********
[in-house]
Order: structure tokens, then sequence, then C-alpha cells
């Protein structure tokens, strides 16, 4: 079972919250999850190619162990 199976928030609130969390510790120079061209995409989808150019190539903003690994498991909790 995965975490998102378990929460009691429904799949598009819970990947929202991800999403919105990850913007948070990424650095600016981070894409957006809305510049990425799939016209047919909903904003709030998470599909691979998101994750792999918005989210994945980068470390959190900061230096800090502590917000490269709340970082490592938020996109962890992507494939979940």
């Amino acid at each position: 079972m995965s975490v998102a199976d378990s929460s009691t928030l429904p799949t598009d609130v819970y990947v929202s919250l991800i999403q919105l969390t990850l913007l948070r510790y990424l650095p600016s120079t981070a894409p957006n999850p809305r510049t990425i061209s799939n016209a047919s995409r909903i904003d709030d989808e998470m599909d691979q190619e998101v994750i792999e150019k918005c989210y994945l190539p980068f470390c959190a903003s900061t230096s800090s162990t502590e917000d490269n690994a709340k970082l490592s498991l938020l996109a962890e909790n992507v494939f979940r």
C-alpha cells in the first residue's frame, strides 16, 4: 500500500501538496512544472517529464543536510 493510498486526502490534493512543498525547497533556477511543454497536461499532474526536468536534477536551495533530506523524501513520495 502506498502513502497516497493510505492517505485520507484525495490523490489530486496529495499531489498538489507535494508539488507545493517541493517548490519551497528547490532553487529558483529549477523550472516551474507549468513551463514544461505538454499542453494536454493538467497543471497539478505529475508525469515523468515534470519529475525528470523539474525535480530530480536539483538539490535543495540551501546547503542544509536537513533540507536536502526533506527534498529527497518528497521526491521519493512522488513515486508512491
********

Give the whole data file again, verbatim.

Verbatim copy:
[in-house]
Order: structure tokens, then sequence, then C-alpha cells
């Protein structure tokens, strides 16, 4: 079972919250999850190619162990 199976928030609130969390510790120079061209995409989808150019190539903003690994498991909790 995965975490998102378990929460009691429904799949598009819970990947929202991800999403919105990850913007948070990424650095600016981070894409957006809305510049990425799939016209047919909903904003709030998470599909691979998101994750792999918005989210994945980068470390959190900061230096800090502590917000490269709340970082490592938020996109962890992507494939979940």
């Amino acid at each position: 079972m995965s975490v998102a199976d378990s929460s009691t928030l429904p799949t598009d609130v819970y990947v929202s919250l991800i999403q919105l969390t990850l913007l948070r510790y990424l650095p600016s120079t981070a894409p957006n999850p809305r510049t990425i061209s799939n016209a047919s995409r909903i904003d709030d989808e998470m599909d691979q190619e998101v994750i792999e150019k918005c989210y994945l190539p980068f470390c959190a903003s900061t230096s800090s162990t502590e917000d490269n690994a709340k970082l490592s498991l938020l996109a962890e909790n992507v494939f979940r």
C-alpha cells in the first residue's frame, strides 16, 4: 500500500501538496512544472517529464543536510 493510498486526502490534493512543498525547497533556477511543454497536461499532474526536468536534477536551495533530506523524501513520495 502506498502513502497516497493510505492517505485520507484525495490523490489530486496529495499531489498538489507535494508539488507545493517541493517548490519551497528547490532553487529558483529549477523550472516551474507549468513551463514544461505538454499542453494536454493538467497543471497539478505529475508525469515523468515534470519529475525528470523539474525535480530530480536539483538539490535543495540551501546547503542544509536537513533540507536536502526533506527534498529527497518528497521526491521519493512522488513515486508512491